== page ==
Drinking the right amount of coffee can be a tricky task. If you don’t drink enough, you could sleepwalk through the day, but if you drink too much, you can become wired and lightheaded.
Those days may be behind us.
Researchers have developed an algorithm that is pivotal to maximizing alertness with caffeine.
The technique could help sleep-deprived people drink a safe, but effective, amount of coffee each day.
“The algorithm allows us to take full advantage of the restorative effects of caffeine,” said Jaques Reifman, a senior research scientist at the U.S. Army Medical Research and Materiel Command.
“We showed through simulations and comparisons with previous laboratory studies that, by consuming caffeine at optimal times and amounts, we can achieve the same alertness while consuming up to 65 percent less caffeine or increase alertness by 65 percent, while using the same total amount of caffeine as in the laboratory studies,” he continued.
The system has two components.
The first component is a mathematical model that takes an individual’s sleep and caffeine history and predicts future alertness levels.
The second is an optimization algorithm, which uses the mathematical model to sort through thousands of potential caffeine intake strategies and identify the best one.
“The ingenuity here, from one of our scientists, is that we are able to explore thousands of potential caffeine-schedule strategies in a matter of seconds, as opposed to days or hours, had we used standard optimization approaches,” said Reifman.
The algorithm was tested for efficiency by computing and comparing caffeine dosing strategies used in four previously published studies on sleep loss.
For each past study, the researchers tested two dosing strategies. Both strategies involved testing alertness levels through psychomotor vigilance task (PVT) performance tests.
In the first strategy, the researchers tested people’s alertness after giving them the same total amount of caffeine as used in the previous studies.
The second strategy used information from the new algorithm to optimize caffeine intake. The subjects were able to consume a lower amount of caffeine and perform just as well on the PVT tests.
The researchers claim that the algorithm identified methods to enhance neurobehavioral performance by up to 64 percent.
The results suggest that the algorithm can be used to find the most effective timing and dosage strategy for any particular sleep/wake cycle.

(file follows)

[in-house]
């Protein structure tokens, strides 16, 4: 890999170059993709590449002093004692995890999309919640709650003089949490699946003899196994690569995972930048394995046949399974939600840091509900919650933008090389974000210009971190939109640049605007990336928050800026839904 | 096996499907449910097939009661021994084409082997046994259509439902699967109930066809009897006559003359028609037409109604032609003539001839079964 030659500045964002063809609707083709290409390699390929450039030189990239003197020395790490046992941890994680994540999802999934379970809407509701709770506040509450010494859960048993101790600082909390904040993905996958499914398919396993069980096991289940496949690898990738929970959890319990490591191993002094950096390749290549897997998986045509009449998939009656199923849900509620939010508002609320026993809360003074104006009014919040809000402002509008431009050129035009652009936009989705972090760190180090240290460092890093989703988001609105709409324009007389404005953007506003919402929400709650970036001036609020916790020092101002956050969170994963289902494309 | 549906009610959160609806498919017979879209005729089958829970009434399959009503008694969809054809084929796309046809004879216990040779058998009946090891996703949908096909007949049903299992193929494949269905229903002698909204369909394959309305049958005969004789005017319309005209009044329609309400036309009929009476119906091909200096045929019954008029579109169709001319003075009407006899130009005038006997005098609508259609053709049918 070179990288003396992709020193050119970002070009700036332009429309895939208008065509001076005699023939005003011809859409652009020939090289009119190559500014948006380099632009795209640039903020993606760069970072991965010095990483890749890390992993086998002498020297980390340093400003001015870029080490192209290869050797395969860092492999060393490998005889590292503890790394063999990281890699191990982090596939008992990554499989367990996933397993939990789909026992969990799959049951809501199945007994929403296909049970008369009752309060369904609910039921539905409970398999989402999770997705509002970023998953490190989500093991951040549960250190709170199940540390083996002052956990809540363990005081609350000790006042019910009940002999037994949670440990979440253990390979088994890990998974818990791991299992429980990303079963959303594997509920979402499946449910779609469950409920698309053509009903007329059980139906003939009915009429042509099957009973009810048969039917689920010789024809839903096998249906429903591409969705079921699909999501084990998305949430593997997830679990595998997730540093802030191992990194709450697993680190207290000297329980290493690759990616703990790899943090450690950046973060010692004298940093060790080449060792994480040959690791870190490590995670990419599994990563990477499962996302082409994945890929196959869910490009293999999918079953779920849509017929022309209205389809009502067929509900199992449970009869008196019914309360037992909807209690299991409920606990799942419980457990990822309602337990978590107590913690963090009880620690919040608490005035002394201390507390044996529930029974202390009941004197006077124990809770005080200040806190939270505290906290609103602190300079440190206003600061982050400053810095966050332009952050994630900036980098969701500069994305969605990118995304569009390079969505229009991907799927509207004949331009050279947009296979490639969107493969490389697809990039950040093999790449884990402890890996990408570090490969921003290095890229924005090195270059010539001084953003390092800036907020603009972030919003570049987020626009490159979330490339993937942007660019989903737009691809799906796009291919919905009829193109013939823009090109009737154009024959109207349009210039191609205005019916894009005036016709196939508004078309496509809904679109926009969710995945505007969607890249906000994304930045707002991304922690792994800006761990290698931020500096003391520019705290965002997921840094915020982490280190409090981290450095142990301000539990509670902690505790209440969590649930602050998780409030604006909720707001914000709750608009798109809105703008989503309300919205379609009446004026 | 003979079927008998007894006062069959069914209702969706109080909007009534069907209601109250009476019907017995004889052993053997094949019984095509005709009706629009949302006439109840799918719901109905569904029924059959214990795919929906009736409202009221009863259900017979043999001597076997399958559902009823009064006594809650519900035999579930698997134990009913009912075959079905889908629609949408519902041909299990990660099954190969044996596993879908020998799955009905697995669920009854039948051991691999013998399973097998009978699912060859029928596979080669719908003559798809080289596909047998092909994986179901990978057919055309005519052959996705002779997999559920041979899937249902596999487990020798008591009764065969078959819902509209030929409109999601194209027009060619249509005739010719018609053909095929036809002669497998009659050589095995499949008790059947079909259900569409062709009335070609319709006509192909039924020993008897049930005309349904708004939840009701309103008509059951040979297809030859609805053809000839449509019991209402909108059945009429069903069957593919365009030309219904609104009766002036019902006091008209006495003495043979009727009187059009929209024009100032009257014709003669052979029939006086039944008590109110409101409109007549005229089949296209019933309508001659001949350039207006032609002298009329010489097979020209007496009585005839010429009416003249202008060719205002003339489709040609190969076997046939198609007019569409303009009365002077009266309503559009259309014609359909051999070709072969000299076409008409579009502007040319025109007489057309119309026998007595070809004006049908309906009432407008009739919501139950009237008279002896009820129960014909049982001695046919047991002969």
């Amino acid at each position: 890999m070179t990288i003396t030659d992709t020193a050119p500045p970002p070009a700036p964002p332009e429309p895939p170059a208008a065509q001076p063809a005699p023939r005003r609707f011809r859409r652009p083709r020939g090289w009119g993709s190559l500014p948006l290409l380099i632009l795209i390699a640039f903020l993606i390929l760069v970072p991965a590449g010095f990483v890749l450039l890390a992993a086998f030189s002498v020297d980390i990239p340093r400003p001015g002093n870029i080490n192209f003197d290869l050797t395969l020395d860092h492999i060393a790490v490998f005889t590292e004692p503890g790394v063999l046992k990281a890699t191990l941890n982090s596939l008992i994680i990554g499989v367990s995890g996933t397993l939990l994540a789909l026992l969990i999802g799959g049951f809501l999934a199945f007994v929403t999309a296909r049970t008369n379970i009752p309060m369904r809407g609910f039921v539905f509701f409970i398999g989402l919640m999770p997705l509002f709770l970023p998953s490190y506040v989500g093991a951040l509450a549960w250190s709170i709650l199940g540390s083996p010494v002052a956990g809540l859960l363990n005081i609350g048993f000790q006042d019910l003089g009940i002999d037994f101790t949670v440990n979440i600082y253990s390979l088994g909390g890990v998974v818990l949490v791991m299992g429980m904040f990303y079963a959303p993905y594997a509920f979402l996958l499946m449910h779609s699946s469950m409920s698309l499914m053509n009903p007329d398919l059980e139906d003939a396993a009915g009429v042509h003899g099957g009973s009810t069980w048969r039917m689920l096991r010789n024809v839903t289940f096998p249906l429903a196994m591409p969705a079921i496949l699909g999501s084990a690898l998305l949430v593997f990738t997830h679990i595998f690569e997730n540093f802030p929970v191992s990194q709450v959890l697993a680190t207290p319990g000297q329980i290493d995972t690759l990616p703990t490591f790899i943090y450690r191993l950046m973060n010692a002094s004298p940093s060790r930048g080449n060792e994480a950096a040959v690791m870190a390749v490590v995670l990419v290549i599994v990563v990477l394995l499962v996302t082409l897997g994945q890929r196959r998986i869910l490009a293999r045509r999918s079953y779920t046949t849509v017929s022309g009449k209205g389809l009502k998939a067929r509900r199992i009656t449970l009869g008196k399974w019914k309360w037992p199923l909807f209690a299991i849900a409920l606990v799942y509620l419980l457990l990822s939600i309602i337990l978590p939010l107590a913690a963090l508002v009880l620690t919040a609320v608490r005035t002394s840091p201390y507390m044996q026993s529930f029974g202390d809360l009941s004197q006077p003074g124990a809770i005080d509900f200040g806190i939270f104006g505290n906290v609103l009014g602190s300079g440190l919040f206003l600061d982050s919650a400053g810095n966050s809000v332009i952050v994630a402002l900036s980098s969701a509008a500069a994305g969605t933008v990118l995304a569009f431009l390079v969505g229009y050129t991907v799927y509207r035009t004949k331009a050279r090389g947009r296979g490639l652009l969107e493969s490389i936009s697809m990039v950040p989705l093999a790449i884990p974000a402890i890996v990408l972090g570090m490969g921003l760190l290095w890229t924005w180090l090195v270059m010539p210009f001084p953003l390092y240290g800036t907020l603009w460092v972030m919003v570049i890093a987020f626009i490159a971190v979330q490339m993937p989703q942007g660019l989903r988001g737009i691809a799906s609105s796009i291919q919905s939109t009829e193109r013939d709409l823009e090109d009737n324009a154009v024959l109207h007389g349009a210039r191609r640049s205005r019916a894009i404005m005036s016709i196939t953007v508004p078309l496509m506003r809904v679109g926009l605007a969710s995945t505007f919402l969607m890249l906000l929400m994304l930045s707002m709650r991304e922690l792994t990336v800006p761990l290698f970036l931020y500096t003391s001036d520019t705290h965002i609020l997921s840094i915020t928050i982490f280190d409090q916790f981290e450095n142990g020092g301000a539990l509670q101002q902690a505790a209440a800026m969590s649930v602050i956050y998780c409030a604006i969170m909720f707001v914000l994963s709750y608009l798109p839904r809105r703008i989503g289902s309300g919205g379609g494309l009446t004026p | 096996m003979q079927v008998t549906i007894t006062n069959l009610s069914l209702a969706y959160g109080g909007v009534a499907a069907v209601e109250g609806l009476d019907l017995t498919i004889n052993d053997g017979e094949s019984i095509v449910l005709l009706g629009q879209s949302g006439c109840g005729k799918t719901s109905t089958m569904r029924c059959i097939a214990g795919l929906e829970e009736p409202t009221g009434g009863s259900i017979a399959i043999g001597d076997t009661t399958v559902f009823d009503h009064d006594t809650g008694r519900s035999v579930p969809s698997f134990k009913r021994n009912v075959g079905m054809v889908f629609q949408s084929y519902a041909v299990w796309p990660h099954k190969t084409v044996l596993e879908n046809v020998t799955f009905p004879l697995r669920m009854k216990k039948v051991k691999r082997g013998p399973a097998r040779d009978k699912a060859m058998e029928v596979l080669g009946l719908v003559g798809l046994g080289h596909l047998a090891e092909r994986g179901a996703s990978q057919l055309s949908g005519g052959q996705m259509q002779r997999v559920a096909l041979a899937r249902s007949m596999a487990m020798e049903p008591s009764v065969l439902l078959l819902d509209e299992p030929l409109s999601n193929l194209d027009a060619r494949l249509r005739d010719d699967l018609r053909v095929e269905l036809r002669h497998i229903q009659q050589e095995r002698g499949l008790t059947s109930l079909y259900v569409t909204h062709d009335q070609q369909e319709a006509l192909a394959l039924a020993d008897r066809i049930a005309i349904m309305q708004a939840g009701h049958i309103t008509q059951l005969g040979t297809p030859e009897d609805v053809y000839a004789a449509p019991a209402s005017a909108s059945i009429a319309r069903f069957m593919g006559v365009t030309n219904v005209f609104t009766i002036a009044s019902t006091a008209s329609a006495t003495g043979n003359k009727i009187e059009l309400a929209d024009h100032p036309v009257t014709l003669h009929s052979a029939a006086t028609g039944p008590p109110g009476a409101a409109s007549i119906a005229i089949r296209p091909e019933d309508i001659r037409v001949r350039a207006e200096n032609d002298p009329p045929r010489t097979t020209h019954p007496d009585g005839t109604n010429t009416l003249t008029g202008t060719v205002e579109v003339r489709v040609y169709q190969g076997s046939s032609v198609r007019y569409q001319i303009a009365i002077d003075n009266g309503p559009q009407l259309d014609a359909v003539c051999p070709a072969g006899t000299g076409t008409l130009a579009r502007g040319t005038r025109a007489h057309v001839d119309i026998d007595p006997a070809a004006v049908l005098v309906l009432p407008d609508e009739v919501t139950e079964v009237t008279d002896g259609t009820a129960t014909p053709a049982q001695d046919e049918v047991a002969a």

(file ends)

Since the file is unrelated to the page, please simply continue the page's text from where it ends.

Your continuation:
While this technology is not yet available for the general public, that step may not be far away. The researchers already claim that it is suited for mobile computing platforms.
This research was primarily initiated to help U.S. service members.
“About 40 percent of U.S. service members sleep less than five hours per night on a regular basis, while the required sleep to fully restore one’s mental acuity is between seven and eight hours per night,” said Reifman. “Nevertheless, many military tasks requires considerable vigilance, even when our warfighters are sleep deprived.”
The researchers developed this algorithm because a large amount of military personnel, and about 85 percent of people in the general public, consume the equivalent of two cups of coffee a day, said Reifman.
“We sought to develop a mathematical algorithm that could safely identify when and how much caffeine an individual should consume, so as to optimize mental acuity at the desired times of the day for the desired duration, in spite of being sleep deprived,” said Reifman.
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Jackson Schroeder is a graduate of Ohio University with a B.A. in Journalism from the E.W. Scripps School. He is originally from Savannah, Georgia. Jackson has covered a wide range of topics, including sustainability, technology, sports, culture, travel, and music. He plays bass and guitar, and enjoys playing and listening to live music in his free time.